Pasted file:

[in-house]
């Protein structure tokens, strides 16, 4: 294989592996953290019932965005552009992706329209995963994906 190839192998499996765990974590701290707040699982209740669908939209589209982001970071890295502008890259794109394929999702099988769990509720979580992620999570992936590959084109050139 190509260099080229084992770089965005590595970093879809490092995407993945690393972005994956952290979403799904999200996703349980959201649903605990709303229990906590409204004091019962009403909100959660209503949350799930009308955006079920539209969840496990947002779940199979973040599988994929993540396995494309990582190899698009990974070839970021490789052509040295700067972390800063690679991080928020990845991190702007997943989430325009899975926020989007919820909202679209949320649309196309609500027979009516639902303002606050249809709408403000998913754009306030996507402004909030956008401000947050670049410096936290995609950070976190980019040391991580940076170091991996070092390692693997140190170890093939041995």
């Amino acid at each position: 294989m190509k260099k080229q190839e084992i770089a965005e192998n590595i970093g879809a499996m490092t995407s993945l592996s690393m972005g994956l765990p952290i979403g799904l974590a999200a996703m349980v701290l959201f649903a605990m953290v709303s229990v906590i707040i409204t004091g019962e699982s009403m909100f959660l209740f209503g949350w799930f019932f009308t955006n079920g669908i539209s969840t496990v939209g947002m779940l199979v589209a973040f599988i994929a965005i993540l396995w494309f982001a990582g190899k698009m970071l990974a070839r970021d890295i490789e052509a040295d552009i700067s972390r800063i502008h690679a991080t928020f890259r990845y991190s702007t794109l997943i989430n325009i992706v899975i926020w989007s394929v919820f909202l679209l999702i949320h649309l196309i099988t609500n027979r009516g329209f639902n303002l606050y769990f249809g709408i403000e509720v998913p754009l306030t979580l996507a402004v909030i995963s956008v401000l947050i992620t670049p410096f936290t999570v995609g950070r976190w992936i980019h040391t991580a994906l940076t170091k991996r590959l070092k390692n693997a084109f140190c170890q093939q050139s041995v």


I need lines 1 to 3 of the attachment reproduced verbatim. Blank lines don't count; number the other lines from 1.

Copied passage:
[in-house]
């Protein structure tokens, strides 16, 4: 294989592996953290019932965005552009992706329209995963994906 190839192998499996765990974590701290707040699982209740669908939209589209982001970071890295502008890259794109394929999702099988769990509720979580992620999570992936590959084109050139 190509260099080229084992770089965005590595970093879809490092995407993945690393972005994956952290979403799904999200996703349980959201649903605990709303229990906590409204004091019962009403909100959660209503949350799930009308955006079920539209969840496990947002779940199979973040599988994929993540396995494309990582190899698009990974070839970021490789052509040295700067972390800063690679991080928020990845991190702007997943989430325009899975926020989007919820909202679209949320649309196309609500027979009516639902303002606050249809709408403000998913754009306030996507402004909030956008401000947050670049410096936290995609950070976190980019040391991580940076170091991996070092390692693997140190170890093939041995």
């Amino acid at each position: 294989m190509k260099k080229q190839e084992i770089a965005e192998n590595i970093g879809a499996m490092t995407s993945l592996s690393m972005g994956l765990p952290i979403g799904l974590a999200a996703m349980v701290l959201f649903a605990m953290v709303s229990v906590i707040i409204t004091g019962e699982s009403m909100f959660l209740f209503g949350w799930f019932f009308t955006n079920g669908i539209s969840t496990v939209g947002m779940l199979v589209a973040f599988i994929a965005i993540l396995w494309f982001a990582g190899k698009m970071l990974a070839r970021d890295i490789e052509a040295d552009i700067s972390r800063i502008h690679a991080t928020f890259r990845y991190s702007t794109l997943i989430n325009i992706v899975i926020w989007s394929v919820f909202l679209l999702i949320h649309l196309i099988t609500n027979r009516g329209f639902n303002l606050y769990f249809g709408i403000e509720v998913p754009l306030t979580l996507a402004v909030i995963s956008v401000l947050i992620t670049p410096f936290t999570v995609g950070r976190w992936i980019h040391t991580a994906l940076t170091k991996r590959l070092k390692n693997a084109f140190c170890q093939q050139s041995v």